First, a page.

Organic salmon in BC: ‘Review process has unfortunately become political'
As one of the founding members of the Pacific Organic Seafood Association (POSA), Tofino-based Creative Salmon is actively pursuing Organic Certification. POSA has developed standards for finfish aquaculture that are comparable to any in the world, according to Spencer Evans, Creative Salmon's general manager. The standards have been submitted to the Certified Organic Associations of British Columbia (COABC) for review. “Unfortunately the review process has become political and the organic status for certification through COABC may not be possible,” it says.
A growing global demand for organically raised seafood may require Creative Salmon to have their products certified organic outside the province. “We provide our customers with assurance of wholesome and nutritious premium quality Chinook Salmon,” said Evans.
“Producing only indigenous Chinook Salmon we utilize a natural fish meal diet, growing conditions and husbandry techniques that surpass organic standards in other countries. We haven't used any antibiotics with our market fish for over three and a half years. We recently installed a state-of-the-art pneumatic stunning system for humane harvesting. This coupled with a flow through system to lift the fish out of the cages ensures minimal stress and maximum quality.”
Creative Salmon's six sites are located in the pristine waters of Clayoquot Sound within the traditional territory of the Tla-O-Qui- Aht First Nation. They operate only a maximum of four sites at any one time allowing for site rotation a practice known as fallowing, which minimizes the environmental footprint of any operation.
Following organic standards means the company doesn't cater to the vast commodity markets, rather they see themselves as a niche operation catering to high end restaurants and buyers. 'With our standards we focus on quality not volume,' Evans said. Creative Salmon's ownership is indicative of the high standards and unique markets for their product lines. Three of the partners are from Japanese companies with a long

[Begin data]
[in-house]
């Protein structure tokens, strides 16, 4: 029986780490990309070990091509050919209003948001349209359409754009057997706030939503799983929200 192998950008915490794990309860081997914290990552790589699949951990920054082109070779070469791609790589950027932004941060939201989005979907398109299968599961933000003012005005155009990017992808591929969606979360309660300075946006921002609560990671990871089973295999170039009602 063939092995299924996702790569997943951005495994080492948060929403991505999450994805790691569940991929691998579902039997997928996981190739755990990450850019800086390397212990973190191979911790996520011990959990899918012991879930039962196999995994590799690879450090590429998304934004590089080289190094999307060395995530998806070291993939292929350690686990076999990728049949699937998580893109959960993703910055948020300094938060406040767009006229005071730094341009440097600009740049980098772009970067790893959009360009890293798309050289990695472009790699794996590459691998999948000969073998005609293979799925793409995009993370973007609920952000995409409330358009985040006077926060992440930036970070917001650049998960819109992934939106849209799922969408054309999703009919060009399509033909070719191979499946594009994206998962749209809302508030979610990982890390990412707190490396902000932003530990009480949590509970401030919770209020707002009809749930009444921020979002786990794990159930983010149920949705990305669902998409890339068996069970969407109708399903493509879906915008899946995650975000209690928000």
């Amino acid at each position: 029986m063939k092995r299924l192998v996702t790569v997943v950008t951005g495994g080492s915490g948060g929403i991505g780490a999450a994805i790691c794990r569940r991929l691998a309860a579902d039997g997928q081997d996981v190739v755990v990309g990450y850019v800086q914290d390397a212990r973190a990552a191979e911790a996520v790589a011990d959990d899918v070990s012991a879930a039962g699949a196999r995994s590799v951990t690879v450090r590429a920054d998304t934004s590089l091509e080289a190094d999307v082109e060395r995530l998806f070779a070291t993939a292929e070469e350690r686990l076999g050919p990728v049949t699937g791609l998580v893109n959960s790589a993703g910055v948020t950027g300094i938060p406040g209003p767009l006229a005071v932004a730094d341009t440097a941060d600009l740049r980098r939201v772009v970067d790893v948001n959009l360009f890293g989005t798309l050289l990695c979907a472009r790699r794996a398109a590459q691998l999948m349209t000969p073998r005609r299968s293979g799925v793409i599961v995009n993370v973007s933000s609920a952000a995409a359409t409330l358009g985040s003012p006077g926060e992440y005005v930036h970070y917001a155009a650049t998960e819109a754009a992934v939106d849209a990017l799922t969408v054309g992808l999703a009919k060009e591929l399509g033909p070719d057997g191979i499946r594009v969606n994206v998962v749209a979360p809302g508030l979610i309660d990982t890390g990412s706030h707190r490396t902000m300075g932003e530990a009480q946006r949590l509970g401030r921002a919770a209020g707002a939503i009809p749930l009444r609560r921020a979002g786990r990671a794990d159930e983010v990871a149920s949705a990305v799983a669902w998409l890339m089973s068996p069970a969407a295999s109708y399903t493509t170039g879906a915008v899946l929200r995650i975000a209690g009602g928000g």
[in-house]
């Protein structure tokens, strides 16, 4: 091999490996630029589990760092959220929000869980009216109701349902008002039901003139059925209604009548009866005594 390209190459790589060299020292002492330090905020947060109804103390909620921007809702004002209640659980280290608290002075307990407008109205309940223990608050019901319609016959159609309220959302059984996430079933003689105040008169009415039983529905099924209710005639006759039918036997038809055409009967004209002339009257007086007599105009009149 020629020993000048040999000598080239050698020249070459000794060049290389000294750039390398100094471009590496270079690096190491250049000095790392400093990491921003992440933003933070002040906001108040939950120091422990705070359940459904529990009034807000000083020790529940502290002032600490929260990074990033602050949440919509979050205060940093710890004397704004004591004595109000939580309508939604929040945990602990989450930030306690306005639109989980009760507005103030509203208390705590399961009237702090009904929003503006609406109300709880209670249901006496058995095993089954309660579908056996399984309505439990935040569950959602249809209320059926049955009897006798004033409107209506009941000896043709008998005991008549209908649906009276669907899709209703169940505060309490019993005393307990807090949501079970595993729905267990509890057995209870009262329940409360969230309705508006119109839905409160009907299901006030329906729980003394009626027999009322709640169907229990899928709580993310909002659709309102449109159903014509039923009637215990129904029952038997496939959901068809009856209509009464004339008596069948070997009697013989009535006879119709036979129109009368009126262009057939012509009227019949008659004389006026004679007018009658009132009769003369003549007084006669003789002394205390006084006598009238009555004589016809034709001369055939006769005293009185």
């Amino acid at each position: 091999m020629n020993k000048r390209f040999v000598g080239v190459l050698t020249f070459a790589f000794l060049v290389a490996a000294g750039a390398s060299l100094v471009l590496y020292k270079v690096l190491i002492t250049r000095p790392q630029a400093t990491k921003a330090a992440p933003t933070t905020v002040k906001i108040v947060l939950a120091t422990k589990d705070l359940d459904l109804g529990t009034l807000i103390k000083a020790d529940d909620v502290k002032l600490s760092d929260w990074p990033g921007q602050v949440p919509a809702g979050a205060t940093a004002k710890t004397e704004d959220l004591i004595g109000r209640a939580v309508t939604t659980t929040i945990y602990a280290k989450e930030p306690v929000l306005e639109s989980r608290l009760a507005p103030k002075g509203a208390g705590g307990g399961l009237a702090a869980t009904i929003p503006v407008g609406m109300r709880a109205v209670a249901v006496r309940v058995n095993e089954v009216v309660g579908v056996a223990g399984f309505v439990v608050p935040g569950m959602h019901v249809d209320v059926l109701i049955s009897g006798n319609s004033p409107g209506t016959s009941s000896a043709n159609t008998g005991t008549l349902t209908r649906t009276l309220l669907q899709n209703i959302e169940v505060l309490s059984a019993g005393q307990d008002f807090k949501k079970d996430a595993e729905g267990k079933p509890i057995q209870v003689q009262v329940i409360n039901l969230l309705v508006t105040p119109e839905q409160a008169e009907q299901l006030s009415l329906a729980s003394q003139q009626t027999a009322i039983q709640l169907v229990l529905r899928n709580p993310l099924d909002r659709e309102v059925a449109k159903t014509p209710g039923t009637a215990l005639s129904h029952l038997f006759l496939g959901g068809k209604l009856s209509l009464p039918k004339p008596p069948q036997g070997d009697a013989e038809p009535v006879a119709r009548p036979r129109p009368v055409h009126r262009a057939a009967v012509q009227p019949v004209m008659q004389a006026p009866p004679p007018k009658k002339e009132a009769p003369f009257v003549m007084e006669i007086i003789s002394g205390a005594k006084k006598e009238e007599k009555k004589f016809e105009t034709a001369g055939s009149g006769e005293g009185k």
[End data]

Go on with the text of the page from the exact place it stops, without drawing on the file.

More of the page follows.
history in the seafood industry. The primary shareholder is Lions Gate Fisheries, a well known Canadian firm in the seafood business. Creative Salmon is celebrating its 15th anniversary, and looking toward the future.
'We use selective breeding techniques to ensure natural resistance, good flesh color, fast growth and high survivability in our Chinook Salmon' he said. The original genetic material for Creative Salmon came from the Big Qualicum River and now the company maintains its own brood stock program. 'We view fish like we would people. We keep their stress levels down by raising them in a low, density environment. They experience limited handling and are fed a very healthy, natural diet. To ensure the salmon aren't stressed during daily feedings, each cage is equipped with an underwater camera. Every meal is monitored by a trained technician.
The company doesn't count on surface response to determine the feeding needs of their salmon because it is not a good indicator of the salmon's appetite and could result in wasted feed. Since feed represents approximately 50% of their operating budget, the company pays close attention to feed management. 'Excessive waste can negatively impact the environment,' said Evans.
Again, just like people, all the salmon are vaccinated before they are put into the cages. This stimulates their natural immune systems to protect against known pathogens that occur in our area further reducing the need for antibiotics.
'Another challenge to our operation and to the Chinook Salmon are their natural predators, seals and sea lions', said Evans. 'We don't shoot any wild life or use acoustic deterrents. The use of heavy anchoring on nets to keep them taut is a key to protecting the salmon. Low densities also reduce predation. We send divers into every pen twice weekly to remove any dead fish and examine the nets.'
'Organic standards do not allow the use of chemicals in our net washing operations or anti-fouling agents to be used on our nets.'
Evans said the company typically achieves a 90% to 95% survival from smolt to harvest without the use of antibiotics and annual production is approximately 1,500 metric tons with customary harvest weight about 4 kilos (8-10 pounds).
Company Background: Creative Salmon
Creative Salmon has 44 full time employees in their operation of which 20% are members of First Nations. The company prizes the relationship they have with the Tla-O-Qui_Aht First Nation. Creative Salmon was the first aquaculture company in Canada to create a liaison position to facilitate communication between the company and the local First Nation communities.
That position exists today and the benefits have been huge for both parties. 'We have a relationship built on mutual trust and transparency,' Evans said. Another 25 First Nations people are employed at the processing plant on site.